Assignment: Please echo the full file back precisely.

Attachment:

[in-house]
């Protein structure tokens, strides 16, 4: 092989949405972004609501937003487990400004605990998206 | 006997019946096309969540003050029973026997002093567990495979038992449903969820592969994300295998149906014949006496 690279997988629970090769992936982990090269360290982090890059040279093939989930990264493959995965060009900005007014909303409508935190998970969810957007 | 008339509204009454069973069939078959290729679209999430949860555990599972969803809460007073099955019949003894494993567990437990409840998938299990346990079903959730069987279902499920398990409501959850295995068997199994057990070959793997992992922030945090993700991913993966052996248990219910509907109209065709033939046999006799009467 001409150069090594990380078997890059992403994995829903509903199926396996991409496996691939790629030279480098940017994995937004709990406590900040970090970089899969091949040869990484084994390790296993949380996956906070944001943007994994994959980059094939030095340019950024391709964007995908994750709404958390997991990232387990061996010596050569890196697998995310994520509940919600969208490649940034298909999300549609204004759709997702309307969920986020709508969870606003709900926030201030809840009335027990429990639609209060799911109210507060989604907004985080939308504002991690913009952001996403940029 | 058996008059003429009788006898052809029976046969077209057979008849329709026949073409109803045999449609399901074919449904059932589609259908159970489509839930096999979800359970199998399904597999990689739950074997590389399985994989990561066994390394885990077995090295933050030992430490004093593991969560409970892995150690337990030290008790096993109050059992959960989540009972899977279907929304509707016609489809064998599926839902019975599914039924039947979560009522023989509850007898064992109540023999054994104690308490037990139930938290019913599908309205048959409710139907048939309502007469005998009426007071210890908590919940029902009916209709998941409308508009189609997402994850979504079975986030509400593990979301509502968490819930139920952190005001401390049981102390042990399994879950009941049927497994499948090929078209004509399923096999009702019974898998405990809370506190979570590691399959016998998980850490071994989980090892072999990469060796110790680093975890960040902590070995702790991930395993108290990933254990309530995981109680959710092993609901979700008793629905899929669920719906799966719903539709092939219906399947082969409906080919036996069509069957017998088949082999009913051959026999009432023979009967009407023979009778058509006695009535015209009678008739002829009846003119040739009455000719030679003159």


[in-house]
């Protein structure tokens, strides 16, 4: 092989949405972004609501937003487990400004605990998206 | 006997019946096309969540003050029973026997002093567990495979038992449903969820592969994300295998149906014949006496 690279997988629970090769992936982990090269360290982090890059040279093939989930990264493959995965060009900005007014909303409508935190998970969810957007 | 008339509204009454069973069939078959290729679209999430949860555990599972969803809460007073099955019949003894494993567990437990409840998938299990346990079903959730069987279902499920398990409501959850295995068997199994057990070959793997992992922030945090993700991913993966052996248990219910509907109209065709033939046999006799009467 001409150069090594990380078997890059992403994995829903509903199926396996991409496996691939790629030279480098940017994995937004709990406590900040970090970089899969091949040869990484084994390790296993949380996956906070944001943007994994994959980059094939030095340019950024391709964007995908994750709404958390997991990232387990061996010596050569890196697998995310994520509940919600969208490649940034298909999300549609204004759709997702309307969920986020709508969870606003709900926030201030809840009335027990429990639609209060799911109210507060989604907004985080939308504002991690913009952001996403940029 | 058996008059003429009788006898052809029976046969077209057979008849329709026949073409109803045999449609399901074919449904059932589609259908159970489509839930096999979800359970199998399904597999990689739950074997590389399985994989990561066994390394885990077995090295933050030992430490004093593991969560409970892995150690337990030290008790096993109050059992959960989540009972899977279907929304509707016609489809064998599926839902019975599914039924039947979560009522023989509850007898064992109540023999054994104690308490037990139930938290019913599908309205048959409710139907048939309502007469005998009426007071210890908590919940029902009916209709998941409308508009189609997402994850979504079975986030509400593990979301509502968490819930139920952190005001401390049981102390042990399994879950009941049927497994499948090929078209004509399923096999009702019974898998405990809370506190979570590691399959016998998980850490071994989980090892072999990469060796110790680093975890960040902590070995702790991930395993108290990933254990309530995981109680959710092993609901979700008793629905899929669920719906799966719903539709092939219906399947082969409906080919036996069509069957017998088949082999009913051959026999009432023979009967009407023979009778058509006695009535015209009678008739002829009846003119040739009455000719030679003159």